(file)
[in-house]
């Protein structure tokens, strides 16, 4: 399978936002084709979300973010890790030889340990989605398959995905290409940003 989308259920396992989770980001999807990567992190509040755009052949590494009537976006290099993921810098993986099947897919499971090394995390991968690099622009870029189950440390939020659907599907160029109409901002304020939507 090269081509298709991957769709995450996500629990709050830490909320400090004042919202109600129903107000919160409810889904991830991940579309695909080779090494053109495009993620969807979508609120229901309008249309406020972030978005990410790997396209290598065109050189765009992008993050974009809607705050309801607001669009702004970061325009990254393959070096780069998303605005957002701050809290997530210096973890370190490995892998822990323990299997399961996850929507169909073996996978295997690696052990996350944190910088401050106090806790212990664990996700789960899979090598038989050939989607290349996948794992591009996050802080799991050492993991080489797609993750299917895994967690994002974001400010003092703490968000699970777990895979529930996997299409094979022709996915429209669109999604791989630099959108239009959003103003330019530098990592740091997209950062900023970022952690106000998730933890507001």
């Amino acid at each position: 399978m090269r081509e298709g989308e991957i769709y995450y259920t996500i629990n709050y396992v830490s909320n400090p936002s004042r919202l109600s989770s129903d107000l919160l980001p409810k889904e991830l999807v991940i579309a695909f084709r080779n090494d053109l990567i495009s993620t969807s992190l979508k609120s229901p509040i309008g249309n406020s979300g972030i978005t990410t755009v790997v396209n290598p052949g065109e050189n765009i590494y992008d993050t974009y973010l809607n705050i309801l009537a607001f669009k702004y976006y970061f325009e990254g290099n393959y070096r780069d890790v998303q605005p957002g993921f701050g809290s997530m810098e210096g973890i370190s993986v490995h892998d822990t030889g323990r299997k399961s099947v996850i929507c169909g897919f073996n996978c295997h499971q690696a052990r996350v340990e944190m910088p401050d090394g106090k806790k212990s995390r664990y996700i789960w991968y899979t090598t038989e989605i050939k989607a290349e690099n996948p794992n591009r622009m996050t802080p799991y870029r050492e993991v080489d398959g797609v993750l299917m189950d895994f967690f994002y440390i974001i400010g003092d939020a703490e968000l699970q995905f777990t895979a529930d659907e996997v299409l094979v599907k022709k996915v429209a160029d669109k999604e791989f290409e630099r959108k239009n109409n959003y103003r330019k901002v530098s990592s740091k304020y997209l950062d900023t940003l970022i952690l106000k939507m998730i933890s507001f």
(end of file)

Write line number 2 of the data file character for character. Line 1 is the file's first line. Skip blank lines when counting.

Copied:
């Protein structure tokens, strides 16, 4: 399978936002084709979300973010890790030889340990989605398959995905290409940003 989308259920396992989770980001999807990567992190509040755009052949590494009537976006290099993921810098993986099947897919499971090394995390991968690099622009870029189950440390939020659907599907160029109409901002304020939507 090269081509298709991957769709995450996500629990709050830490909320400090004042919202109600129903107000919160409810889904991830991940579309695909080779090494053109495009993620969807979508609120229901309008249309406020972030978005990410790997396209290598065109050189765009992008993050974009809607705050309801607001669009702004970061325009990254393959070096780069998303605005957002701050809290997530210096973890370190490995892998822990323990299997399961996850929507169909073996996978295997690696052990996350944190910088401050106090806790212990664990996700789960899979090598038989050939989607290349996948794992591009996050802080799991050492993991080489797609993750299917895994967690994002974001400010003092703490968000699970777990895979529930996997299409094979022709996915429209669109999604791989630099959108239009959003103003330019530098990592740091997209950062900023970022952690106000998730933890507001």